The General Education Oversight Committee consists of one faculty member from each of the divisions and one faculty member from an interdisciplinary program, appointed by the FEC. The Director of General Studies, a member of the Institutional Research staff and a member of the Registrar’s office (ex officio, non voting), and the Associate Dean of the Faculty (ex officio) who serves as chair also serve. The Committee is charged to assure that adequate numbers of courses are offered to allow students to complete the general education requirements in their first two years. The Committee is charged to review proposals from faculty for courses that meet the general education requirements, and to prepare a list for the Committee on Instruction’s consideration and for publication in the annual Course Schedule. Review and approval by the divisional executive committees of courses proposed to fulfill relevant categories of the Critical Perspectives requirement may precede review by the Oversight Committee. The Registrar reviews transfer transcripts to determine which, if any, general education requirements have been completed at another school and refers questions to the Oversight Committee.  (The above boldface text was added by the committee to the proposal at the faculty meeting.)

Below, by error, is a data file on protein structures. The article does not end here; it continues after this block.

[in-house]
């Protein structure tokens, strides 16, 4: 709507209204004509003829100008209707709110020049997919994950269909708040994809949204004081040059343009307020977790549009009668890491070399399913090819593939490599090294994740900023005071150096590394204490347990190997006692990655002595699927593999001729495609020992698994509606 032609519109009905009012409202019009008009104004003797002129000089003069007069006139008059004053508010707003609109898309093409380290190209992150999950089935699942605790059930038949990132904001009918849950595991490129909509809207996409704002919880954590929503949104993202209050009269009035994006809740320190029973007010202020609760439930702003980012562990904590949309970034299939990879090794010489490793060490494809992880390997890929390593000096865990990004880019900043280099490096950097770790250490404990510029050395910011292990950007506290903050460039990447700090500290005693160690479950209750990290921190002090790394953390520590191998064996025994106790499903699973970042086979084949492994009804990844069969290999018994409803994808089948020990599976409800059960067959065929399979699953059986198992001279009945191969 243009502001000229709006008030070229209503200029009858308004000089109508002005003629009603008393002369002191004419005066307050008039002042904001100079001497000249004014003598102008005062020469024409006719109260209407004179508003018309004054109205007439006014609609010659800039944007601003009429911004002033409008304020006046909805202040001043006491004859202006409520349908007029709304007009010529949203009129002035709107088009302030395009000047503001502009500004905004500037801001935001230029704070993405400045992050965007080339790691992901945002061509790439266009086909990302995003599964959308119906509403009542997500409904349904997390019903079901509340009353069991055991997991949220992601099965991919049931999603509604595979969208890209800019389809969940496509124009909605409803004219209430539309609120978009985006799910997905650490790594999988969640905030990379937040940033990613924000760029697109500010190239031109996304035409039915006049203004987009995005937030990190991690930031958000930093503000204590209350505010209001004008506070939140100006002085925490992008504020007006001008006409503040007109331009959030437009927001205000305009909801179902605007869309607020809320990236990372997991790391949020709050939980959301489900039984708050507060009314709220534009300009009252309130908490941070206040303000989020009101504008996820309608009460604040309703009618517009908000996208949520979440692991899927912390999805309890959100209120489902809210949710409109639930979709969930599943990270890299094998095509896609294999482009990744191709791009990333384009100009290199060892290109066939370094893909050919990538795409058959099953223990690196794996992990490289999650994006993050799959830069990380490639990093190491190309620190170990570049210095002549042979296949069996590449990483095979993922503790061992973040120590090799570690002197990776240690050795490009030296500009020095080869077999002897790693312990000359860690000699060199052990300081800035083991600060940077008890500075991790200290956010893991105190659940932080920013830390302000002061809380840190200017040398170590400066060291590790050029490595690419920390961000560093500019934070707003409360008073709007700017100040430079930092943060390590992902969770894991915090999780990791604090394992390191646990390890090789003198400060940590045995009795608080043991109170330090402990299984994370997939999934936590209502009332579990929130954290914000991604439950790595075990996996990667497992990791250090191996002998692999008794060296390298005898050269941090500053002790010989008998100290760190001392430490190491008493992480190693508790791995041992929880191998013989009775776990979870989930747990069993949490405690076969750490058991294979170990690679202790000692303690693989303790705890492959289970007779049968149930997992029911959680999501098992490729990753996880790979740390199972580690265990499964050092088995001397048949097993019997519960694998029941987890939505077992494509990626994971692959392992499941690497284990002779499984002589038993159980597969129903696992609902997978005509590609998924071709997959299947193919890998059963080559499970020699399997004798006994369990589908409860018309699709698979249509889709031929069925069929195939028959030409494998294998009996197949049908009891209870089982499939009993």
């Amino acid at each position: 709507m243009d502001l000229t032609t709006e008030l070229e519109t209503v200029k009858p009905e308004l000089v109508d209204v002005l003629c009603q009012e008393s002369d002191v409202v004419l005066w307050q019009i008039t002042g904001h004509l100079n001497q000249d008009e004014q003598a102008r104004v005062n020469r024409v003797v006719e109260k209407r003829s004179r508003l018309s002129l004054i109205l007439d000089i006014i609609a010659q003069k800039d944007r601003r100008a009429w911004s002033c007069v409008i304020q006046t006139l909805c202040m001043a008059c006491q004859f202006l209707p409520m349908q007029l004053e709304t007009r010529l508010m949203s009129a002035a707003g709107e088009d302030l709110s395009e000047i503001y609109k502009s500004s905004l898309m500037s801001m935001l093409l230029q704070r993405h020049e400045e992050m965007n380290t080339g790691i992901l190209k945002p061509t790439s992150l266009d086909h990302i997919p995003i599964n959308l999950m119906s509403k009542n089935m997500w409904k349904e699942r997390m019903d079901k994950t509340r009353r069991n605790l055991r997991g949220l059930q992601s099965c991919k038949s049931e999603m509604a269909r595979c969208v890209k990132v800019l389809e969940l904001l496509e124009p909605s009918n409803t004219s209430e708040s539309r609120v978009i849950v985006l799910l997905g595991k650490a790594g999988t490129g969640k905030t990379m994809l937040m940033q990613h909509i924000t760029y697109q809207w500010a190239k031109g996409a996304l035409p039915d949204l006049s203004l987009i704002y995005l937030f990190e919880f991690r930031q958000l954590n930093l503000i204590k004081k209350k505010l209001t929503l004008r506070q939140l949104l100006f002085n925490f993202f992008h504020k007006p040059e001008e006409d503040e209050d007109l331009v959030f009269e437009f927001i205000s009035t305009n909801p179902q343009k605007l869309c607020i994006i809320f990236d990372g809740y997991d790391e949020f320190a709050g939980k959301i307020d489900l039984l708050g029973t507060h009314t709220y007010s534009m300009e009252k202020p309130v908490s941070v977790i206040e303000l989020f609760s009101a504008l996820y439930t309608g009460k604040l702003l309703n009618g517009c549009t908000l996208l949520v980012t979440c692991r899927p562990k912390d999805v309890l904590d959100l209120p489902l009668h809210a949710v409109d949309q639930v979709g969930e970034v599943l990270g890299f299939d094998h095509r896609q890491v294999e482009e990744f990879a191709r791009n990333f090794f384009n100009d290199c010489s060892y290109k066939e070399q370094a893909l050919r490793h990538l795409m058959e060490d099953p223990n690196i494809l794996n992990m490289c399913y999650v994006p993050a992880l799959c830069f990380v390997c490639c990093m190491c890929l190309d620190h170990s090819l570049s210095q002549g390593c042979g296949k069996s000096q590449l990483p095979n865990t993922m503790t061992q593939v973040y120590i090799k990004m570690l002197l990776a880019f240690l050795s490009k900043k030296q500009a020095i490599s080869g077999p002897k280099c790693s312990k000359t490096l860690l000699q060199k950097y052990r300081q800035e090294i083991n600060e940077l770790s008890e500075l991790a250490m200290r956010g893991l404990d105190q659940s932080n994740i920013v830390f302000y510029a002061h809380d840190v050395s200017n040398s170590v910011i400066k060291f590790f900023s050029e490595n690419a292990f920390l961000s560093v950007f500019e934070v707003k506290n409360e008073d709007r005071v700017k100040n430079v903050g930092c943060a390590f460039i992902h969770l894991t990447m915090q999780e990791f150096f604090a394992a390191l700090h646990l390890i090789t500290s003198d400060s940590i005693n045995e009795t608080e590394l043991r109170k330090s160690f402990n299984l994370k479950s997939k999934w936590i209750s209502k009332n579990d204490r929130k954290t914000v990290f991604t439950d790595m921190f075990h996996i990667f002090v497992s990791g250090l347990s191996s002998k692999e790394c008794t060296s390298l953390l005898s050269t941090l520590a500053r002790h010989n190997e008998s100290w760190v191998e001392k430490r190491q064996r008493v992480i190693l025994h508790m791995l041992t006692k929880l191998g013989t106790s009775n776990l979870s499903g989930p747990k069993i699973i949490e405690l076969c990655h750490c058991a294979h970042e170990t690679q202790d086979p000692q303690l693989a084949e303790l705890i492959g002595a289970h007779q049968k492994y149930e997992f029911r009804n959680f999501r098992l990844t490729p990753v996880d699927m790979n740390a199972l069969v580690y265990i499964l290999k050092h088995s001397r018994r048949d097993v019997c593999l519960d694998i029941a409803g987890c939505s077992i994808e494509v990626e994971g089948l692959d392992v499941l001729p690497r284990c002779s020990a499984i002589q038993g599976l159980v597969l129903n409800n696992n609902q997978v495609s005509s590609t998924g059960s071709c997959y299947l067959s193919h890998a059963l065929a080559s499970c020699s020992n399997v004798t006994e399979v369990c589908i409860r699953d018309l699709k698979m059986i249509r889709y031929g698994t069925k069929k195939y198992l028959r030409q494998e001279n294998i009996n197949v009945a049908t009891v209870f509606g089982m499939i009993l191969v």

Discussion of this proposal centered on the creation of yet another faculty committee and whether the work of this committee was actually necessary, given its redundancy to the Committee on Instruction. Dean Nelson-Cisneros responded that indeed the work was doable, but would be more onerous than the current workload. The opinion was expressed that the committee was needed to maintain the criterion set forth by Proposal I for the critical perspective courses.